Bimetallic coins are made as follows. Outer rings and central discs are punched from sheets (also known as blanks) of the two metal or metal alloys, of which the bimetallic coin is to be made. The disc is then fitted into the ring, and the coin is minted. Minting consists of pressing the coin between two hardened dies. The dies stamp the head and tail pattern onto the coin and also force the disc and ring together. The joint between the disc and ring is called a bond.
If the disc and ring are clean and free from oxide, the bond between the metals will have near zero electrical resistance. Ideally, the resistance of the metals or alloys is much greater than the resistance across the bond. However, if the ring or the disc is covered in an oxide layer before minting, the resistance of the bond will be greater than the resistance of the metals or alloys. Thus, by controlling the handling and storage conditions of the blanks between punching and minting, it is possible to control the bond resistance (or, alternatively, the conductivity, which is basically the inverse of resistance) in the finished bimetallic coin.
To control the resistance of the bond in this way may be particularly desired as an anti-fraud measure. At the production coins with too low or too high resistance will not be issued. To make such a controlled production practical, a method of repeatedly measuring the bond resistance of large volumes of coins would be required.
The prior art coin discriminators described above fail to provide a sufficiently accurate determination of the bond resistance or conductivity, since the measurement results obtained would vary to a large extent depending on the actual spot of measurement on the coin. In other words, if the conductivity for a given coin would happen to be measured in a spot located in the ring, the measurement results would differ from the results obtained if the measurement would take place in the disc. Furthermore, if the measurement spot would embrace a portion of the bond between the ring and the disc, yet another measurement result would be obtained. A coin discriminator according to the prior art is cited in the introductory part of claim 1.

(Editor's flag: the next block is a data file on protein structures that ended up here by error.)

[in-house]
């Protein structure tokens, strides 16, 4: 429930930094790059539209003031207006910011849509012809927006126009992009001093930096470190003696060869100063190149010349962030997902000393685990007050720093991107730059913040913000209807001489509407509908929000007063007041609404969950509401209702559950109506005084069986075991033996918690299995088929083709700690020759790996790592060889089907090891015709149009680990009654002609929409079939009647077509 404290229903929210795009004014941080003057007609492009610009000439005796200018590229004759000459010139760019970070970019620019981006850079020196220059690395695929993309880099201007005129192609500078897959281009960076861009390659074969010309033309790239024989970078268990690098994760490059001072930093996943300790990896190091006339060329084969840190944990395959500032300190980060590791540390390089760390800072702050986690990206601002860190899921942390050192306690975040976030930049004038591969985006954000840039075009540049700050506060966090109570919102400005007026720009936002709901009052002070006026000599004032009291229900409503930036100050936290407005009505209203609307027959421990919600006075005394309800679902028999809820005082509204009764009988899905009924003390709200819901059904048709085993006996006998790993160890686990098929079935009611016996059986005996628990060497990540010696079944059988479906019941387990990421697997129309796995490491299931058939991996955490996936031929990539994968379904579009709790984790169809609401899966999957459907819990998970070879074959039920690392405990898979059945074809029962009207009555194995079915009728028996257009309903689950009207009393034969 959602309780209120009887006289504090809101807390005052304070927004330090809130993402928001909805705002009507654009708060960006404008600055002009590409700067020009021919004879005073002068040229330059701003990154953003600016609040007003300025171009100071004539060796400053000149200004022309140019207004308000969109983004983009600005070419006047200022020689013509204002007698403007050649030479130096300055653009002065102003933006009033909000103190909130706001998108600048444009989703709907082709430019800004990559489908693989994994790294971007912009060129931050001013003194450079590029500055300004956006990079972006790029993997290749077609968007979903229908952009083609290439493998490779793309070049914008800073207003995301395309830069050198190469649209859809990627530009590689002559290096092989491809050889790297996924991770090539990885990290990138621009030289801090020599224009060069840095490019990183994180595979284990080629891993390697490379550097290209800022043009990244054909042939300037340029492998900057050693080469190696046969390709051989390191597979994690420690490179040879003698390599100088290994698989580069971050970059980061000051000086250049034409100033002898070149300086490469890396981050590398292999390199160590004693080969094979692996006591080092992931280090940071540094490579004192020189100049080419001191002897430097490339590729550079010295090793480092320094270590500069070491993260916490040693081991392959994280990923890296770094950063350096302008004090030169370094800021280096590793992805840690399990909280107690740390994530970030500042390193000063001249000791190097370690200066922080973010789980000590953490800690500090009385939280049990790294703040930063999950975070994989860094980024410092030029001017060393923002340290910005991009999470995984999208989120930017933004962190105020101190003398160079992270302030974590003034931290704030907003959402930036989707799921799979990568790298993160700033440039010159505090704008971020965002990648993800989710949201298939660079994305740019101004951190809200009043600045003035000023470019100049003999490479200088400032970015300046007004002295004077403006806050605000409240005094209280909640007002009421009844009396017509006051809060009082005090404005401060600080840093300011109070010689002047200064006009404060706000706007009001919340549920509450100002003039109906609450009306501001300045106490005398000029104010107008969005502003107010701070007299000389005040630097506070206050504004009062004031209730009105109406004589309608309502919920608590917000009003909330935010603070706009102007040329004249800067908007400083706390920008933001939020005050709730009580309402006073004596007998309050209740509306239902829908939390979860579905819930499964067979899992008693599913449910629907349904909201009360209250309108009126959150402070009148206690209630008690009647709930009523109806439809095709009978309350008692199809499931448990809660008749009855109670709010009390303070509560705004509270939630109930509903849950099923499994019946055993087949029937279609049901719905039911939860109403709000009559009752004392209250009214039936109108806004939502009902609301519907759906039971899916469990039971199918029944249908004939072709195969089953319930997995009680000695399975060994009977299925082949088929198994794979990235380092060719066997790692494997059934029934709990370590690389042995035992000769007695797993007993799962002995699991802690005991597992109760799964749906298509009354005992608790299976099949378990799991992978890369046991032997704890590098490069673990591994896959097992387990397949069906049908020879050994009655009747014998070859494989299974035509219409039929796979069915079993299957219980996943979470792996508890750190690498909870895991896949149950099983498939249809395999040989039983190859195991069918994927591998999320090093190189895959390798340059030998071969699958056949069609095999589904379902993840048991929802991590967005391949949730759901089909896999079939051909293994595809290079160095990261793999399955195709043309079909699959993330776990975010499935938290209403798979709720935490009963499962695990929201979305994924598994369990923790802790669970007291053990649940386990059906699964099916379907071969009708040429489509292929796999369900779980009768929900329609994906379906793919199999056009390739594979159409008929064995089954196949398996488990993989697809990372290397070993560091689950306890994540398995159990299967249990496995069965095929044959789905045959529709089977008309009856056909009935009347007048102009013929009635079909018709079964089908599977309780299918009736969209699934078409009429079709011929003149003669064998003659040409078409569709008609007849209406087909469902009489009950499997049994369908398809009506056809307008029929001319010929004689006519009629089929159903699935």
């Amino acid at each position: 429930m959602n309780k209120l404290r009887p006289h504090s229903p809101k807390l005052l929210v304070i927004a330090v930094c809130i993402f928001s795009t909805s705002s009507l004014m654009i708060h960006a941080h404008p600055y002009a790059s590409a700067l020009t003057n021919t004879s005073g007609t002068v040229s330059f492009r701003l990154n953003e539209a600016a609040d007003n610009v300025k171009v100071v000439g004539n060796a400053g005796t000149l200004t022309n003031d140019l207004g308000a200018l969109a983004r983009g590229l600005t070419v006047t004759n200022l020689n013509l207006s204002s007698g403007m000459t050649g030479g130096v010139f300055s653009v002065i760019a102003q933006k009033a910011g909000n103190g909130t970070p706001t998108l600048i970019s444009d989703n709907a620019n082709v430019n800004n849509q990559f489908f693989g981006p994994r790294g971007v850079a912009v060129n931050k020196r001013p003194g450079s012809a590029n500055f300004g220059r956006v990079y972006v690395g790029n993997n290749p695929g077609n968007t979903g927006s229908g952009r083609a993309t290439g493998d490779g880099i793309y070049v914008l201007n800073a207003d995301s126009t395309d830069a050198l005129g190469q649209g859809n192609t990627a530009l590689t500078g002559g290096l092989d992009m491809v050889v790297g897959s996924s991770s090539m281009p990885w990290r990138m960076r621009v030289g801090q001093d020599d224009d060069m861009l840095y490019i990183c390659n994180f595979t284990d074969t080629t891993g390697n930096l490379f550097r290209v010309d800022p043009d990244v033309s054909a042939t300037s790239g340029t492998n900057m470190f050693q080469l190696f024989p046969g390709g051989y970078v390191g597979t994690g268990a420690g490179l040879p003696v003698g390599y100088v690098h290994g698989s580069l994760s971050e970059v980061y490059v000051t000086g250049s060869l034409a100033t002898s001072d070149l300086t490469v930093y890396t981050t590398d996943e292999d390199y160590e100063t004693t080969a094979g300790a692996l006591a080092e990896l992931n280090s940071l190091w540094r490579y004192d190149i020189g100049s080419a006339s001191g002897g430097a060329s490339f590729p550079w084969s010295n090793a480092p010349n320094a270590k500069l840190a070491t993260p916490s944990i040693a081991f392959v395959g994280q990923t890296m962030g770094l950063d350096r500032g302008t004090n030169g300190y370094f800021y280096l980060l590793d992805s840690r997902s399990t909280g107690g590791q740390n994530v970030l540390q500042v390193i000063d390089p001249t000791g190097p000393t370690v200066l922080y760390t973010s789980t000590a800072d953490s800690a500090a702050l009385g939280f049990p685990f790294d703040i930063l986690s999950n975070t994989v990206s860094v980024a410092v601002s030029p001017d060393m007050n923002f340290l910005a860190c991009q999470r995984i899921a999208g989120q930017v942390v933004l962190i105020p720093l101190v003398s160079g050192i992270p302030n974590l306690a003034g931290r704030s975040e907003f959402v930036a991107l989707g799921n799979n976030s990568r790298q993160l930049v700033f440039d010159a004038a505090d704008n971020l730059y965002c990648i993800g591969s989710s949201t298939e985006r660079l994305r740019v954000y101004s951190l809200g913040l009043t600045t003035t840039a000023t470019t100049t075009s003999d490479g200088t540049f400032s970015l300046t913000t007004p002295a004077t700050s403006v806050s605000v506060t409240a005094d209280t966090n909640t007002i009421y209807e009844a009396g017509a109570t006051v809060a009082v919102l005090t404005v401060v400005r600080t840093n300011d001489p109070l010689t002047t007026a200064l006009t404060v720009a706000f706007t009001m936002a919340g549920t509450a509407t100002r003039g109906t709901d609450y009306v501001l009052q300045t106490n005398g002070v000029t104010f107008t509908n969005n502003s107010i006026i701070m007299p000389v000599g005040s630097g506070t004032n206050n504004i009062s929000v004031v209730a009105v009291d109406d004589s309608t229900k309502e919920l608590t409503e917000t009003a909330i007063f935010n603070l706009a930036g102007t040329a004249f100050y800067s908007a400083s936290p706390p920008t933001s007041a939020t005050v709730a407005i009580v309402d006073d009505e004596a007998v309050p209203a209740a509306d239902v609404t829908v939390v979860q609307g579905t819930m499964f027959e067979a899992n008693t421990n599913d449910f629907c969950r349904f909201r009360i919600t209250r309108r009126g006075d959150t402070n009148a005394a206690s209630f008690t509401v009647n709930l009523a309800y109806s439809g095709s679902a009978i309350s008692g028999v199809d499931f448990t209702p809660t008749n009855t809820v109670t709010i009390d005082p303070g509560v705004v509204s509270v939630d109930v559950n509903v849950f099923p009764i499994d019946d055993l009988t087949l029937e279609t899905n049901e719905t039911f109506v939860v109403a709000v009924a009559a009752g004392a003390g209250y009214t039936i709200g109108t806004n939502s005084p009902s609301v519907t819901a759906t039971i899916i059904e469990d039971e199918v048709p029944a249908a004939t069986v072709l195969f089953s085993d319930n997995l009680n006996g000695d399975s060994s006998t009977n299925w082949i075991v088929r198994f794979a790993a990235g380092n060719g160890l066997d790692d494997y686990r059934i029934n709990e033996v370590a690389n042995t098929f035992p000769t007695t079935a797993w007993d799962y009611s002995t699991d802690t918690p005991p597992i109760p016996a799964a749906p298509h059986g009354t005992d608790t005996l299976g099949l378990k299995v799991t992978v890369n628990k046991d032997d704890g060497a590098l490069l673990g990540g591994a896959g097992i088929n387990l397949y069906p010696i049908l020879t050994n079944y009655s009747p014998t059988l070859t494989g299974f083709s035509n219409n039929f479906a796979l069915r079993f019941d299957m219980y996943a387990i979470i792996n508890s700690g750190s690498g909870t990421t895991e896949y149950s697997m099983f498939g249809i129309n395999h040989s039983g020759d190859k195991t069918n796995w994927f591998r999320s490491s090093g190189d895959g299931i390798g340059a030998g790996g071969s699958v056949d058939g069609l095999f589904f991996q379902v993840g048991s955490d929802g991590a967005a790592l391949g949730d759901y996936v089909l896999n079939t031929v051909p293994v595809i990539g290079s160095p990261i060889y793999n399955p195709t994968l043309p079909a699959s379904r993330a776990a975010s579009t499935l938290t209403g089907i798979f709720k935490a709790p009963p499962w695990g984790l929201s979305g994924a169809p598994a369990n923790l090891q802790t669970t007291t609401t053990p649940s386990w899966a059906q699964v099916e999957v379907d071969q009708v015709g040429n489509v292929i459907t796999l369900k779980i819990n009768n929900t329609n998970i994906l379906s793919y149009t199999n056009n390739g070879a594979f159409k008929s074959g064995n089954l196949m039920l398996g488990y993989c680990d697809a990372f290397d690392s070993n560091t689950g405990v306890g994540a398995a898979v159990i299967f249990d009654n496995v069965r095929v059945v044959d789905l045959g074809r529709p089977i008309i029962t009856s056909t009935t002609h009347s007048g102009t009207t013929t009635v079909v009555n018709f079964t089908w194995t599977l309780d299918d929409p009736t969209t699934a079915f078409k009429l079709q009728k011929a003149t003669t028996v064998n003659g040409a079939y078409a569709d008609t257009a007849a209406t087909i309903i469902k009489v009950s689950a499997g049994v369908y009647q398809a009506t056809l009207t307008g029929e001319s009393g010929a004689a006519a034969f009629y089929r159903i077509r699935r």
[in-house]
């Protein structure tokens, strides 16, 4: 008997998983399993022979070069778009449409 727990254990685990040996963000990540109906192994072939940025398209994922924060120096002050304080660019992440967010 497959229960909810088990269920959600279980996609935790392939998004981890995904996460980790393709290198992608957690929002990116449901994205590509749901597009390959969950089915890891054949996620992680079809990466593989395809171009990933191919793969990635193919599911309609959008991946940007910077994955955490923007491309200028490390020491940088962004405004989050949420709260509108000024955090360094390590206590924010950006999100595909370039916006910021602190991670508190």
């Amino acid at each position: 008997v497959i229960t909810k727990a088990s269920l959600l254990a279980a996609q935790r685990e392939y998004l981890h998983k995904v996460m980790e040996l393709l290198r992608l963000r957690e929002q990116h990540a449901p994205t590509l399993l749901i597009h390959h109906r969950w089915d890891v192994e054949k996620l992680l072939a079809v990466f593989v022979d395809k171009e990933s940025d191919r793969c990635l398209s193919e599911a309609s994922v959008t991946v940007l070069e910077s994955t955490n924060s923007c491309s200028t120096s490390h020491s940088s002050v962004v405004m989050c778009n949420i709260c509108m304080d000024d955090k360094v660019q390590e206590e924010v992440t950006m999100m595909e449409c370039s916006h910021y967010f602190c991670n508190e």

SUMMARY OF THE INVENTION
It is therefore an object of the present invention to allow repeatable and accurate determination of the bond conductivity or resistance in a coin comprising a first and a second portion made of different metals or metal alloys, e.g. a bimetallic coin.
The object is achieved for a coin discriminator, comprising: a coin path along which a coin is arranged to pass; coil means positioned adjacent to the coin path; electrical means for supplying time varying drive signals to the coil means; and detection means for detecting eddy currents induced in the coin by the coil means, by arranging the coil means so that an eddy current loop is induced in the coin in such a way that it crosses, in a predetermined region of the coin, the bond between the first and second portions of the coin.
Furthermore, the object above is achieved through a method of measuring the conductivity at the bond between the first and second portions of the coin, wherein the coin is subjected to a magnetic field by coil means external to the coin and wherein eddy currents induced in the coin are detected by detection means external to the coin, the magnetic field being generated such that a loop of eddy currents crosses the bond in a predetermined region of the coin.
The solutions described above are defined by the appended independent patent claims. Preferred embodiments of the invention are the subject of dependent claims.
BRIEF DESCRIPTION OF THE DRAWINGS
The invention will now be described in more detail, reference being made to the accompanying drawing, in which: